How to support a child who is grieving

Help to support a grieving child

It can be really hard for children to cope with the loss of a loved one and to process everything they are feeling – not just about their loss but how it is affecting other people around them too.

Here are some ways to help a child when they are grieving:

  1. Encourage them to talk
    Encourage your child to talk about their feelings and make sure you do the same. Avoid putting on a brave face as your child will feel that they need to do this too and then you’ll be unable to tell how they are coping. If you think they are hiding their feelings to protect you, let them know that they don’t need to do this.

  2. Talk about the person
    Talk about the person who has passed away. Share good memories about the person and remember them. Encourage them to ask any questions they have and be open with them.

  3. Help them let out emotions
    Tell them it’s OK to cry and that it actually helps let out the sadness. If they are angry, help them to release it in a safe way, including hitting cushions, exercising, shouting (somewhere it’s appropriate to do so) and doing messy paintings or drawings. You could also create a zone where your child can go to let out their emotions, which could include familiar toys or other items that help them feel better.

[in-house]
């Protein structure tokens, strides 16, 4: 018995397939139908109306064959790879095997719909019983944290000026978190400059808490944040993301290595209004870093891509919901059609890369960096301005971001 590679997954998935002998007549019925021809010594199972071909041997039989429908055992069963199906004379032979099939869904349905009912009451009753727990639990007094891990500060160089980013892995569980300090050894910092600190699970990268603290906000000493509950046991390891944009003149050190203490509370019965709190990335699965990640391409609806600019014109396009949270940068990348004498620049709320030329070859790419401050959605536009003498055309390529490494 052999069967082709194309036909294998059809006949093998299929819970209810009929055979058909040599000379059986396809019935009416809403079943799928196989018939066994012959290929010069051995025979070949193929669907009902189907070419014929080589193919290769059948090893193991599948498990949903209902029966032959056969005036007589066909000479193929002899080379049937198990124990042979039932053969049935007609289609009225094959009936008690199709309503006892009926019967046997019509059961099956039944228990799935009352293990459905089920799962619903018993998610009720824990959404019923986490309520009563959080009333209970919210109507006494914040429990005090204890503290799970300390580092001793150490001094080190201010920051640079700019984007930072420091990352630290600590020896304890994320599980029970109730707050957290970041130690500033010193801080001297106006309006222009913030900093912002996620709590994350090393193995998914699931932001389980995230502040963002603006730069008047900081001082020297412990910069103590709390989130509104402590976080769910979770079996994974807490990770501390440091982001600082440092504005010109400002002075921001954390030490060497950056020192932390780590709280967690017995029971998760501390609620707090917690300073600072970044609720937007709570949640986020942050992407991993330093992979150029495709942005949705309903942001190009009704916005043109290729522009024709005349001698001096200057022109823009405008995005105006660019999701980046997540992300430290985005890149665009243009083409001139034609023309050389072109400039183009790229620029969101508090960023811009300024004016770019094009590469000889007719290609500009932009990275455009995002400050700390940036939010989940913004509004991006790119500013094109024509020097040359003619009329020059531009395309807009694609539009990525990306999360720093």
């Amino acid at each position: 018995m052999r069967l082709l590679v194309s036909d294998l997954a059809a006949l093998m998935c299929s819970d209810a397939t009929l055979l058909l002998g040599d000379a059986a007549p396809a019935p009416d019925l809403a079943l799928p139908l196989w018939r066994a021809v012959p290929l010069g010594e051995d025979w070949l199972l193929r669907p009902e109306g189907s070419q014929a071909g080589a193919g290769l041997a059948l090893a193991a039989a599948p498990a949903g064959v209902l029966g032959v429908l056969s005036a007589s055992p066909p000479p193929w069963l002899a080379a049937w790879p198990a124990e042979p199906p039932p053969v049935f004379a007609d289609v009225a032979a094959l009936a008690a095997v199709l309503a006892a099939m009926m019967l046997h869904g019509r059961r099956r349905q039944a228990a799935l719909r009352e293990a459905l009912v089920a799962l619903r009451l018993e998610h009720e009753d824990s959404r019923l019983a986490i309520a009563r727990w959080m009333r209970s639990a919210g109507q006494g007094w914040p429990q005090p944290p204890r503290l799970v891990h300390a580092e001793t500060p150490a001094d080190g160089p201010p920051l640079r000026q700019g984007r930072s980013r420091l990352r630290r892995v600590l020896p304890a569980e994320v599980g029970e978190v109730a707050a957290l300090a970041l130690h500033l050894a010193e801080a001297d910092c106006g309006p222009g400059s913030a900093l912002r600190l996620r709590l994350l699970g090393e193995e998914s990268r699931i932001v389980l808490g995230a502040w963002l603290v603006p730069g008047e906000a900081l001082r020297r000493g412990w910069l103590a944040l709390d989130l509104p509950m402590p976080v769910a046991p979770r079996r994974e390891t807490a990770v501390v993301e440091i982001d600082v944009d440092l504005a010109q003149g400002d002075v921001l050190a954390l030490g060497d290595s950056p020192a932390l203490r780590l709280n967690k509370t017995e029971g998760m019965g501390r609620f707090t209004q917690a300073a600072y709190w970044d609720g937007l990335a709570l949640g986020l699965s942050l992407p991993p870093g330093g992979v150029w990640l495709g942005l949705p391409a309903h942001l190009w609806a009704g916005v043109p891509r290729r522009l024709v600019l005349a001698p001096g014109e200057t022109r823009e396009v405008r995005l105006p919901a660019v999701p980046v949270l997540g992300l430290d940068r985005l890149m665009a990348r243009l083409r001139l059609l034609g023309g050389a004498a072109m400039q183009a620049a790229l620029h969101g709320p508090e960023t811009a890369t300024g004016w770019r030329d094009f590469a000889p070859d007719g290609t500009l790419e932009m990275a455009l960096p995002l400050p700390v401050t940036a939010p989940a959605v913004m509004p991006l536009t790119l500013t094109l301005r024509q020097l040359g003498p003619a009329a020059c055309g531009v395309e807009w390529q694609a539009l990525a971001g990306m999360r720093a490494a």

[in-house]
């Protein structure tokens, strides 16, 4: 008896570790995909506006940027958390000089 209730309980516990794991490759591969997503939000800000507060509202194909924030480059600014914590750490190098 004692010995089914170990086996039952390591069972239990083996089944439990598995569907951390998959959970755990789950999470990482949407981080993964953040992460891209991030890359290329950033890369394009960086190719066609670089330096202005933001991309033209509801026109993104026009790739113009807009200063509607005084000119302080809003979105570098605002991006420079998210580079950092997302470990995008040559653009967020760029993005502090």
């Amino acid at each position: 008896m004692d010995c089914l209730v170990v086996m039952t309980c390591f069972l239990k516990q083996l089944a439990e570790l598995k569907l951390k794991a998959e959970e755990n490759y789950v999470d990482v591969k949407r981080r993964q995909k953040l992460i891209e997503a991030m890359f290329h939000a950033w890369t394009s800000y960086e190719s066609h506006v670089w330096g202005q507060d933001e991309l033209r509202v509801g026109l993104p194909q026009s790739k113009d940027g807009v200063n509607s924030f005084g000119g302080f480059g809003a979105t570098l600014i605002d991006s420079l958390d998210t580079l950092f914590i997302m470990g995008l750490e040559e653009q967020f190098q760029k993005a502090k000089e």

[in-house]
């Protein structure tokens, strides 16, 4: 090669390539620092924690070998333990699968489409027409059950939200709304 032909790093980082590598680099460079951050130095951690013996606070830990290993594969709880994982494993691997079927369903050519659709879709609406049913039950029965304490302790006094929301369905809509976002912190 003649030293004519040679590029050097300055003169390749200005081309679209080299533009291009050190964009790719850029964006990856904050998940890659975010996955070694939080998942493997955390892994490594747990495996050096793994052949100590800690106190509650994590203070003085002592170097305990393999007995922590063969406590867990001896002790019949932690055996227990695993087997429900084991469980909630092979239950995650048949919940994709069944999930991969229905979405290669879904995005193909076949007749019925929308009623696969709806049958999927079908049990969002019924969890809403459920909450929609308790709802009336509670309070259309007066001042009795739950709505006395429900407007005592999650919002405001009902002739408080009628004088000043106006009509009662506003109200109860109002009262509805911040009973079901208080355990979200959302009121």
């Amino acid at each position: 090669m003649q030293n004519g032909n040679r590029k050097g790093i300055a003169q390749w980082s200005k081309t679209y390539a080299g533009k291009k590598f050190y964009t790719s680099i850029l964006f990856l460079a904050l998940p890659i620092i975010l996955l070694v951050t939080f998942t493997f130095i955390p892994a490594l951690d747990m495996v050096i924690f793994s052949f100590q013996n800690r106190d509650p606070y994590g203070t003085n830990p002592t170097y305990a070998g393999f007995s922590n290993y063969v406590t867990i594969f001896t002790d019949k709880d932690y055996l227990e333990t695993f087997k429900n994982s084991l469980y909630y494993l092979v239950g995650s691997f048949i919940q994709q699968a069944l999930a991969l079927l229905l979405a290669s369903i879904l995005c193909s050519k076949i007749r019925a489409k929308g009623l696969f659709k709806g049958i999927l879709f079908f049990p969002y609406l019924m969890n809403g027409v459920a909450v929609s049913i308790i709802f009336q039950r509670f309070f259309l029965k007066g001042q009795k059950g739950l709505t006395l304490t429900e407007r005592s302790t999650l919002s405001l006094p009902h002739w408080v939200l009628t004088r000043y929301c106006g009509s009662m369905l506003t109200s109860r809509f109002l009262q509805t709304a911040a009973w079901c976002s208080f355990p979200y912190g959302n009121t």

4. Reassure
    Make sure your child knows that they are not to blame and that it’s normal to feel different emotions when someone has passed away. Show them and let them know you are always there for them, as well as any other family members they are close to.

  5. Stick to normal routines
    As much as possible, stick to your normal routines. Your child may feel like their world has been turned upside down after losing someone, so sticking to their routines as much as possible will help them feel safe. 

  6. Be aware children pick up on tension
    Your child may pick up on sadness and tension in yourself or others, which is something to be aware of. That doesn’t mean you should hide your emotions, but be aware they may mirror your behaviour (or the behaviour of others). Children of all ages may become unsettled or clingy and babies can sense something is wrong so may cry more.

If you were also close to the person your child is grieving for, then it’s important that you look after yourself too.

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